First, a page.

June is a big month for weddings.

Though I’ve presided at a few hundred over three decades, I’m not sure why June is so popular; except, maybe, for fear of those May showers and dog days of summer.

Weddings can be a real pain in the neck because everybody is so hyper about not messing up things that you can guarantee some things will be messed up.

With so many people with so much self-combusting energy involved from bridesmaids, groomsmen, ring bearers, flower girls, preachers, custodians, soloists, organists, florists, photographers, videographers, caterers, printers, limo drivers, moms, favorite uncles who drink too much at the reception, favorite aunts who really shouldn’t dress that way, those who think they should have been in the wedding party, and friends who think weddings provide some kind of license to act like total jerks, it’s a wonder the services come off at all.

I’m reminded of the nervous bride who asked her pastor, “What’s the order of the service? I keep forgetting!” He said, “Just walk down the aisle, go to the altar, and then we’ll sing a hymn.” “Thank you so much,” she gushed, “I think I’ve got it now. Aisle. Altar. Hymn.”

Of course, if Adam and Eve paid more attention to God, they would have had the perfect marriage. He didn’t have to hear about all of the men that Eve could have married. She didn’t have to hear about how his mother cooked.

Knowing lots of folks who attend weddings are in church about as much as Jesse Jackson is in the White House these days, I try not to exasperate their sweetly faked attention with the kind of longer sermons that test the faithful who show up every Sunday morning.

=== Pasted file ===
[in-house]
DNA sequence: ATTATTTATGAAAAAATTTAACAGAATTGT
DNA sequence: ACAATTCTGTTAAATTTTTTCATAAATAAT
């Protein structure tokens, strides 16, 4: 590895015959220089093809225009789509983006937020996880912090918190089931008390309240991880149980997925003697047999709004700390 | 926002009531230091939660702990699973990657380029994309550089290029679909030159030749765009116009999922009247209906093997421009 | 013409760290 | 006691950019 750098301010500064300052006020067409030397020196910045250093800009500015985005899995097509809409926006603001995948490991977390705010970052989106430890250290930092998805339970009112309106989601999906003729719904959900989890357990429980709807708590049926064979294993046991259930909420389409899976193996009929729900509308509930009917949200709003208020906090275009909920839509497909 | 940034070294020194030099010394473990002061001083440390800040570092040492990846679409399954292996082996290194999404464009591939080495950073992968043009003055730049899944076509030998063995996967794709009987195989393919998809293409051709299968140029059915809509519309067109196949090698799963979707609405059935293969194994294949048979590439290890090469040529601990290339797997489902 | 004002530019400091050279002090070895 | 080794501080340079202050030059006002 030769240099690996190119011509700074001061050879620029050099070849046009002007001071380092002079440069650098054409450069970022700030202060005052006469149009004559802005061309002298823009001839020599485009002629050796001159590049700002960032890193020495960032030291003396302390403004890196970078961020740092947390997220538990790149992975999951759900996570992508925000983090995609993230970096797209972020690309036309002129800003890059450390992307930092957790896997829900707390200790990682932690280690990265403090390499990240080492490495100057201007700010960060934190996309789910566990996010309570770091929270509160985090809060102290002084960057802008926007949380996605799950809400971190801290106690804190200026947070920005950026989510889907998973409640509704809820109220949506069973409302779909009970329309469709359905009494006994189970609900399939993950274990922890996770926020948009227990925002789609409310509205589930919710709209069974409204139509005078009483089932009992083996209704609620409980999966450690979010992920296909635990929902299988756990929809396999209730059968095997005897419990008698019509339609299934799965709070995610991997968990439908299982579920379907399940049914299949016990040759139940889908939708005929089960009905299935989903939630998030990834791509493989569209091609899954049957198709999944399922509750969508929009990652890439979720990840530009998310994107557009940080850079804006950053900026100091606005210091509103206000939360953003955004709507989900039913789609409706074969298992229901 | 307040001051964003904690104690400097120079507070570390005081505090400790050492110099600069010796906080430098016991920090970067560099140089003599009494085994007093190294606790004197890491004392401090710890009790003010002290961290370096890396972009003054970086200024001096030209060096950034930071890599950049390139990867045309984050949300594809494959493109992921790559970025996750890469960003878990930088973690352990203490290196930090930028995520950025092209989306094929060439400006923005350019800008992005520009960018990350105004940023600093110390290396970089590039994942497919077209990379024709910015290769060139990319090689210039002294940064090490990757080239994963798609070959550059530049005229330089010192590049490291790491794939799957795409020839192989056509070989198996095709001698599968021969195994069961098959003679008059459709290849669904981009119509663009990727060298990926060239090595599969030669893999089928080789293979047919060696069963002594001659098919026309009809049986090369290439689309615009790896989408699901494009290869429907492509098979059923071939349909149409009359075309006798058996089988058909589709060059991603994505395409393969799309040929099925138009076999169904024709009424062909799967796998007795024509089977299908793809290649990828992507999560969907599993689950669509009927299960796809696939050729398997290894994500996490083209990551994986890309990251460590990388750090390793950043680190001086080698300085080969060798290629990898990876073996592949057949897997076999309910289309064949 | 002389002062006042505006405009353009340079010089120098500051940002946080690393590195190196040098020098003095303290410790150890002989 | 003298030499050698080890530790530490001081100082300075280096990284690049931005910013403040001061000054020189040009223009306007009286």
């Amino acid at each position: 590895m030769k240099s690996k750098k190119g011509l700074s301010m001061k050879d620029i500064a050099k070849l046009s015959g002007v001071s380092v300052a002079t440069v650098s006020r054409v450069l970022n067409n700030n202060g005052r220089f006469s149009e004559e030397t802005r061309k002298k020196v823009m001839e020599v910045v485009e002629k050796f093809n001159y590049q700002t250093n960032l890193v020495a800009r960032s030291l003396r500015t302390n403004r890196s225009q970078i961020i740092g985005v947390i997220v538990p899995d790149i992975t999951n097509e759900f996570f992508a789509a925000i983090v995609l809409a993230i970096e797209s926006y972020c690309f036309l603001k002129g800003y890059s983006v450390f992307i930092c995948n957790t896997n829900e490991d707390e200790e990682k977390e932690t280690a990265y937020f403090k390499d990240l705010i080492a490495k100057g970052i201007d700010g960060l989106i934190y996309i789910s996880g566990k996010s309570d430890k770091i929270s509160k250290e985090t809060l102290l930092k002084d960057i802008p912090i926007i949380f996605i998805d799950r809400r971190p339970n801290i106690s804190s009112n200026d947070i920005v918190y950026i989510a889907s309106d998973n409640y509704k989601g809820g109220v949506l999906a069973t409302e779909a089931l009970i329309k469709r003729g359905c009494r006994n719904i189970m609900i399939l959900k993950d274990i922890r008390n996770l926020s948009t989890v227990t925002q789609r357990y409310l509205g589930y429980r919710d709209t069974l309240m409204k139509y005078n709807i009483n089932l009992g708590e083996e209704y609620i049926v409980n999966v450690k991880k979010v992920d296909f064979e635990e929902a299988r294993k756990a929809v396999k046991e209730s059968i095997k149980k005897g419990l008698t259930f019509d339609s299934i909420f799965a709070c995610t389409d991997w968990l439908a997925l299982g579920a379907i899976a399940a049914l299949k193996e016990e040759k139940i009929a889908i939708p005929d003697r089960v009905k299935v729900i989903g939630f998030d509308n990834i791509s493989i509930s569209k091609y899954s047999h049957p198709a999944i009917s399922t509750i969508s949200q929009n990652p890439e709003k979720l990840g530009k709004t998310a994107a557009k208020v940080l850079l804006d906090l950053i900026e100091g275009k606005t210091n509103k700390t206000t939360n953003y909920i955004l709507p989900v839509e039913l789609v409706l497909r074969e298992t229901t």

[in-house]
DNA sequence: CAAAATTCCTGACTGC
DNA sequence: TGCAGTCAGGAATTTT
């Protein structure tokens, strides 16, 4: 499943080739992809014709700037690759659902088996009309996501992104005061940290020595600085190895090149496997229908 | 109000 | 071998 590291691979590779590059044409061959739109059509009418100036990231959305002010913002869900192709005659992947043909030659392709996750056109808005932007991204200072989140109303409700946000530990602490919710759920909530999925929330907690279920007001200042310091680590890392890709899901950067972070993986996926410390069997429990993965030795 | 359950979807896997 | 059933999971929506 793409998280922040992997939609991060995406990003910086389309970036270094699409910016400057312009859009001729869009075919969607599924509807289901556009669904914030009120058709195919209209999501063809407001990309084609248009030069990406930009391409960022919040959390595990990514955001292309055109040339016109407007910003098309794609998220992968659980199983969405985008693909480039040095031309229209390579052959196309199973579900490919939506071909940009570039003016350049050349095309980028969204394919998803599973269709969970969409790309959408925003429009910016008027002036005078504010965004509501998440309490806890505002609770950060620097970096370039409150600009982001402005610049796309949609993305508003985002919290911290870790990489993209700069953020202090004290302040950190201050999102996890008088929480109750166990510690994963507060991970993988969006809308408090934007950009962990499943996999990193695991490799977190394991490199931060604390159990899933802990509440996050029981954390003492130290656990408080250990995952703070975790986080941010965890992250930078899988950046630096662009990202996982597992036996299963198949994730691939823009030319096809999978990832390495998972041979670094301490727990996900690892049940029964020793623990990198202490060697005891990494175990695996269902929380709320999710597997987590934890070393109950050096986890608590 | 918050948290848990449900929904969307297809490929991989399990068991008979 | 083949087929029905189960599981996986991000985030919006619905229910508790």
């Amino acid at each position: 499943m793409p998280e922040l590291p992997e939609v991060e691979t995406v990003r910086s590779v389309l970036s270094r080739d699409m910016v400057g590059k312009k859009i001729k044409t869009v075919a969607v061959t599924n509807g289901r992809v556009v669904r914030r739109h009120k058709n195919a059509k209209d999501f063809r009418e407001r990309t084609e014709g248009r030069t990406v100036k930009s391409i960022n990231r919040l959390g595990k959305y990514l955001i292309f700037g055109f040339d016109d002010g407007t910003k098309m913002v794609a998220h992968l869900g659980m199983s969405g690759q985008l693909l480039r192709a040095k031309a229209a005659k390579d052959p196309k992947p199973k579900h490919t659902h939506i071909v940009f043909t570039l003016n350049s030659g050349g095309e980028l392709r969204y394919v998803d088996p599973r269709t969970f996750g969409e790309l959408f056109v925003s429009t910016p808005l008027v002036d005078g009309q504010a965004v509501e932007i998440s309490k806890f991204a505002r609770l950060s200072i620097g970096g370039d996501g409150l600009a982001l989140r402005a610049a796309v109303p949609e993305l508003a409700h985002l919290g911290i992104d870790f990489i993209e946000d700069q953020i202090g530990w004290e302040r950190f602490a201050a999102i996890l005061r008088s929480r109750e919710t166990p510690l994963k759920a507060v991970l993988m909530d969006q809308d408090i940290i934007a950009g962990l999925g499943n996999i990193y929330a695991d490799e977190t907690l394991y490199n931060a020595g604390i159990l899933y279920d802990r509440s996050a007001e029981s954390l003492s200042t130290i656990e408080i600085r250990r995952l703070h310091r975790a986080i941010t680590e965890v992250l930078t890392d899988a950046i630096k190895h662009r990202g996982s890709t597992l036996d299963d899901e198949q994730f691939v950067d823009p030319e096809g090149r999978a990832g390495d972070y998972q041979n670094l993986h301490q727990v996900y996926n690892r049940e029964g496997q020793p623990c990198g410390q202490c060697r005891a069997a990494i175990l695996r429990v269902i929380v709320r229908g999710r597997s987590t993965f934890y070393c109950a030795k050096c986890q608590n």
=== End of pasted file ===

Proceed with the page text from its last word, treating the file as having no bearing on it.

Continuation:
While varying the content for the context, the outline is usually the same.

Pretending to be preaching to the couple alone about living happily ever after, my wedding sermons are really intended to help everybody live happily ever after.

First, I talk about taking Jesus seriously. I refer to His counsel: “Everyone then who hears these words of mine and does them will be like a wise man who built his house on the rock. And the rain fell, and the floods came, and the winds blew and beat on that house, but it did not fall, because it had been founded on the rock” (Matthew 7:24-27).

Second, I urge them to have fun. I recite some favorite lines: “I meant to do my work today; but a brown bird sang in the apple tree and all the leaves were calling me. So what could I do but laugh and go!”

Finally, I repeat 12 words that keep marriages together: “I was wrong. I am sorry. Please forgive me. I love you.”

I guess enduring all of the other stuff is worth the opportunity to point people in the direction of somebody who can keep them celebrating long after those June weddings.


Dr. Robert Kopp is the pastor of Bethany Presbyterian Church, Loves Park.

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